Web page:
Good thoughts so far - keep them coming! I kind of feel like I've been thinking inside a box of my own making, so I appreciate you guys out there helping me to think outside the box.
 
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Rick Lorenzon
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BTW, the photo in the OP also shows a gauge with a sliding pointer needle "token" to give you an easy way to track your cumulative defense bonus (there's also a strike gauge on the right side of the board). Of course that only works for numerical bonuses - other types of bonuses need to be described, like in the examples I used in my OP.
 
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Rick Lorenzon
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I've been thinking over the suggestions so far, and I realized that, instead of having the upgrades printed on the player boards/mats, I could make reference cards for each of the 4 categories, and have players place the 4 cards at the 4 corners of the control panel. This way, they are still ON the board, no need to have more table space to keep these cards. They would be double-sided, which allows me to keep them small (since I can put the details on the back of the cards). As Players build the upgrades, they just place the gear tokens on the card.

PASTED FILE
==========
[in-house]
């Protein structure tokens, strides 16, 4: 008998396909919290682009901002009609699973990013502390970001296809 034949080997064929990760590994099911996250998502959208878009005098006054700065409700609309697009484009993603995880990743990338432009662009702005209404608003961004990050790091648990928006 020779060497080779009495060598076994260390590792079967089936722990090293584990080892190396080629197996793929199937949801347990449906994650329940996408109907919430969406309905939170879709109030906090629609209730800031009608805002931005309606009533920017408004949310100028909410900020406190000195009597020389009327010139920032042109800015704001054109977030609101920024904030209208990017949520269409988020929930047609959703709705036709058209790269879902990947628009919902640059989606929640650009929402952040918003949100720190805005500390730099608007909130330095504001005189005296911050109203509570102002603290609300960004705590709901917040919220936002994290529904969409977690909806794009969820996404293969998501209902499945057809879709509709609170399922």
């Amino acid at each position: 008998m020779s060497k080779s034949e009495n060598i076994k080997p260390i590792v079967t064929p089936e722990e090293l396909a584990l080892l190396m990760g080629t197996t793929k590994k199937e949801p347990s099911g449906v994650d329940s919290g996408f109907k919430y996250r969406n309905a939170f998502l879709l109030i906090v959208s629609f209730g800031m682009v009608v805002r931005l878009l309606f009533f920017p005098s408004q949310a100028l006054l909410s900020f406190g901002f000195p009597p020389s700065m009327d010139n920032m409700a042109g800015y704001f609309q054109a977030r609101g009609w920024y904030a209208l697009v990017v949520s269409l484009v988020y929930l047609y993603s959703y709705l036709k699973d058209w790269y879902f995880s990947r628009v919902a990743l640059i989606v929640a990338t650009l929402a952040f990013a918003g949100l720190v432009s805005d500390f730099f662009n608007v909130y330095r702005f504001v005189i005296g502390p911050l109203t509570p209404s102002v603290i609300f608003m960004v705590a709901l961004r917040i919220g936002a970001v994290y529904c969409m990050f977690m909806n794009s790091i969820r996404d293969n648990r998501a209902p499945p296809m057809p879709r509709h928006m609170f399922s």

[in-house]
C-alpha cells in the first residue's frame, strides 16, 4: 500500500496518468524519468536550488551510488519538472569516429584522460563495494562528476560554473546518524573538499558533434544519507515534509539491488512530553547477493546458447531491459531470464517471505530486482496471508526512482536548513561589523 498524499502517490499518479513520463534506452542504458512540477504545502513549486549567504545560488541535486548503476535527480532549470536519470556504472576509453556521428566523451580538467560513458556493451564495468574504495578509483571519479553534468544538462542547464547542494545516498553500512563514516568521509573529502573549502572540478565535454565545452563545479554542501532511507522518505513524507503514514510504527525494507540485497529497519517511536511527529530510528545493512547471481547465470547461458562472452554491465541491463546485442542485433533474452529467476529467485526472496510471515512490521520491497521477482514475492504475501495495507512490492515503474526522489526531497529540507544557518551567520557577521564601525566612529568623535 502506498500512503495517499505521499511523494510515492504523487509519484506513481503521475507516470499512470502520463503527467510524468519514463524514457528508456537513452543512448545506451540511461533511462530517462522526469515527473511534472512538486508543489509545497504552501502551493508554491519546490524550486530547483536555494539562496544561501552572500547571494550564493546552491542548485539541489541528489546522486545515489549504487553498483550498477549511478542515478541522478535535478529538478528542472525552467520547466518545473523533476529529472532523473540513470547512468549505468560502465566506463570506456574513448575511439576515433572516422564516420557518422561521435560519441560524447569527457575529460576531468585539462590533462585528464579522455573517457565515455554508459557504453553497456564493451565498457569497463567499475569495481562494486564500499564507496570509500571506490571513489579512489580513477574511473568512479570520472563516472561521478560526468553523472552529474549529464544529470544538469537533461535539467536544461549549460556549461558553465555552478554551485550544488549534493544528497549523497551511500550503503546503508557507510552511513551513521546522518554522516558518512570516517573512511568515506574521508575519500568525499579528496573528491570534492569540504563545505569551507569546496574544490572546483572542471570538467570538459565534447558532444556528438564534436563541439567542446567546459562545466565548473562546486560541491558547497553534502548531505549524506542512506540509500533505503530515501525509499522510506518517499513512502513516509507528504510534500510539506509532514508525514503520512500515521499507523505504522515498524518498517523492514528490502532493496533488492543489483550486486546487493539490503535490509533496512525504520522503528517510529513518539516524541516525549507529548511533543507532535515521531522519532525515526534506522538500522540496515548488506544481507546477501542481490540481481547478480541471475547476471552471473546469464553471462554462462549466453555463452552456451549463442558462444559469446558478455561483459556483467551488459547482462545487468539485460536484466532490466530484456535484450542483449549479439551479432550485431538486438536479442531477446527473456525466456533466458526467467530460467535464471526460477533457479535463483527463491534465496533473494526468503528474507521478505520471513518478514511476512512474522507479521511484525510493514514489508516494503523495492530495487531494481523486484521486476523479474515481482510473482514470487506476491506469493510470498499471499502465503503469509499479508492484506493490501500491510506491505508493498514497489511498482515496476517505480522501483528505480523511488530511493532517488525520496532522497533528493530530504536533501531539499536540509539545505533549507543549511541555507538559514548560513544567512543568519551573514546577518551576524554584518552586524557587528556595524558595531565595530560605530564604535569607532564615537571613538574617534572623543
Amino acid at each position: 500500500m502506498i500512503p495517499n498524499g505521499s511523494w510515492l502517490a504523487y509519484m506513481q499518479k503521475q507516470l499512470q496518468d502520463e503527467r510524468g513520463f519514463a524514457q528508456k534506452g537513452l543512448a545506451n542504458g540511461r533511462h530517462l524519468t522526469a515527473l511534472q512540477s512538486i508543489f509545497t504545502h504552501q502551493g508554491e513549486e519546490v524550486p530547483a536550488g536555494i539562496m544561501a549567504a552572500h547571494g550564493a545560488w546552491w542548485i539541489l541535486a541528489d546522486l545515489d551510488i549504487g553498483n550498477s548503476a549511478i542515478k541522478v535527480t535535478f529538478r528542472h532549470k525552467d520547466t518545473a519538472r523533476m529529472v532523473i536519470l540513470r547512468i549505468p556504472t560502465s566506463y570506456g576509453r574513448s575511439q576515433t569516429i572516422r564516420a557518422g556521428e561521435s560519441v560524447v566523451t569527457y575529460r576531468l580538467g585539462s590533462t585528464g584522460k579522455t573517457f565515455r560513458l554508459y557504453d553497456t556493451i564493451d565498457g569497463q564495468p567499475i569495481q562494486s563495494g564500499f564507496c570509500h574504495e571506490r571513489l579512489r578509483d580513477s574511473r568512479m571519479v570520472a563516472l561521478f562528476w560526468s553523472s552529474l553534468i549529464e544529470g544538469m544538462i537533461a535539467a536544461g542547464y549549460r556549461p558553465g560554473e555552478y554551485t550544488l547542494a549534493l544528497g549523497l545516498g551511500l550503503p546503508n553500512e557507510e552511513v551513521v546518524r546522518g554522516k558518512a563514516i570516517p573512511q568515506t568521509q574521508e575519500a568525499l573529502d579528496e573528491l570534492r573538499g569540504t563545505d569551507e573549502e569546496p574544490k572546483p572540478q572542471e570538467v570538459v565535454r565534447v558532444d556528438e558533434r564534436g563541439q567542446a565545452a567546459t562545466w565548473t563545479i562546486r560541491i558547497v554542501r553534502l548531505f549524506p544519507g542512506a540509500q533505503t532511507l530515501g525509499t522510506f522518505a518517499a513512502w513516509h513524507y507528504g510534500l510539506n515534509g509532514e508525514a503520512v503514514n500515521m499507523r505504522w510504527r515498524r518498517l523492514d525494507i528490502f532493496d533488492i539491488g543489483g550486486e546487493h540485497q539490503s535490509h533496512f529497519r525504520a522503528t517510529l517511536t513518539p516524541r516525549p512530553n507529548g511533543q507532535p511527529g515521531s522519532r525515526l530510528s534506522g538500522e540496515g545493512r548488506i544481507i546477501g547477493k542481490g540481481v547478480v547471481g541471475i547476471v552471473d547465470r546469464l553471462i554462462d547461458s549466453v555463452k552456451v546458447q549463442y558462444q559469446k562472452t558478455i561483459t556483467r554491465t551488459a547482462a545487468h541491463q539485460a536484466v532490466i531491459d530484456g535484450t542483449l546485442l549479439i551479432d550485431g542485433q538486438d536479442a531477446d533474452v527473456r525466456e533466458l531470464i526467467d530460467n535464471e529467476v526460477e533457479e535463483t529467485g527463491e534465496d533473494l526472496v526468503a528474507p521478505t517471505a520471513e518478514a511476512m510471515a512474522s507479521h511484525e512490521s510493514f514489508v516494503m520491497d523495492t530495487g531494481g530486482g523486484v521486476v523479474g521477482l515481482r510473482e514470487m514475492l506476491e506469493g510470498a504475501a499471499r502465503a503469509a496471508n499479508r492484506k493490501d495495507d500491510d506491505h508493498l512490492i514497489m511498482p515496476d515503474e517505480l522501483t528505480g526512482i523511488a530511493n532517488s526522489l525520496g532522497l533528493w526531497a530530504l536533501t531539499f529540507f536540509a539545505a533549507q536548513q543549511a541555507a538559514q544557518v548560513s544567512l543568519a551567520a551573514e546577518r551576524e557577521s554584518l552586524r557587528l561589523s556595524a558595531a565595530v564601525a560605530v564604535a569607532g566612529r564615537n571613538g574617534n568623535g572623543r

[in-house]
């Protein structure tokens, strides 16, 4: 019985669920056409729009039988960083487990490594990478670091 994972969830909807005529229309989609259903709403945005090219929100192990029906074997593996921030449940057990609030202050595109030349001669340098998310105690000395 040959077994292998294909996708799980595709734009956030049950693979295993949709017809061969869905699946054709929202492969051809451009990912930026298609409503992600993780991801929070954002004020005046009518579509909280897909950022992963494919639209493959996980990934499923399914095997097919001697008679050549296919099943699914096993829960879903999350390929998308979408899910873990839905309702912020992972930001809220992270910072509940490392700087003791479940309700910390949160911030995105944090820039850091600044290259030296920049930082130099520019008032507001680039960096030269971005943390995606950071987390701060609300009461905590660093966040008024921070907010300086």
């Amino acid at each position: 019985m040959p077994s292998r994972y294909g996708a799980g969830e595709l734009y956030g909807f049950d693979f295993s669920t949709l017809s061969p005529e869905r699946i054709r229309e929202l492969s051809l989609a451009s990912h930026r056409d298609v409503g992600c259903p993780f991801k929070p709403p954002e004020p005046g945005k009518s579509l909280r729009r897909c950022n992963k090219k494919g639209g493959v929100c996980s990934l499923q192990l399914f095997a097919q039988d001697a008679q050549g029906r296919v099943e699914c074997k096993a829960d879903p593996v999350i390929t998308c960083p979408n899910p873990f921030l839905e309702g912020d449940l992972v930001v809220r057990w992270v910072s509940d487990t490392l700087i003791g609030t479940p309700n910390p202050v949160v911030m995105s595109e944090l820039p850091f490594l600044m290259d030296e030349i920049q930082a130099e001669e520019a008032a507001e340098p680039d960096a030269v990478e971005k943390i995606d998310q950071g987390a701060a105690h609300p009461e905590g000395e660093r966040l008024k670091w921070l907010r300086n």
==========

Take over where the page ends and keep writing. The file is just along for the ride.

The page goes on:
It might be slightly annoying to move a gear or two off if you need to flip a card and refresh your memory of the details on the back, but I don't think it would be too big of a deal. Here's a concept pic using the ingot images I had already been working on:


And the back side:

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Rick Lorenzon
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Here's a pic of a player's Domain board, with the 4 categories of upgrades at the 4 corners of the Control Panel area. These have gear images on them, but let's just imagine those to be your gear tokens, thus showing that all 12 upgrades have been built.

 


I just pasted my "ingot token" images together in their 4 areas, but we're looking at each group as a single "card". Maybe I should do a border around each set of 3, to make it look more finished like this:



Anyway, these are still just my "prototype" graphic ideas. What do you think??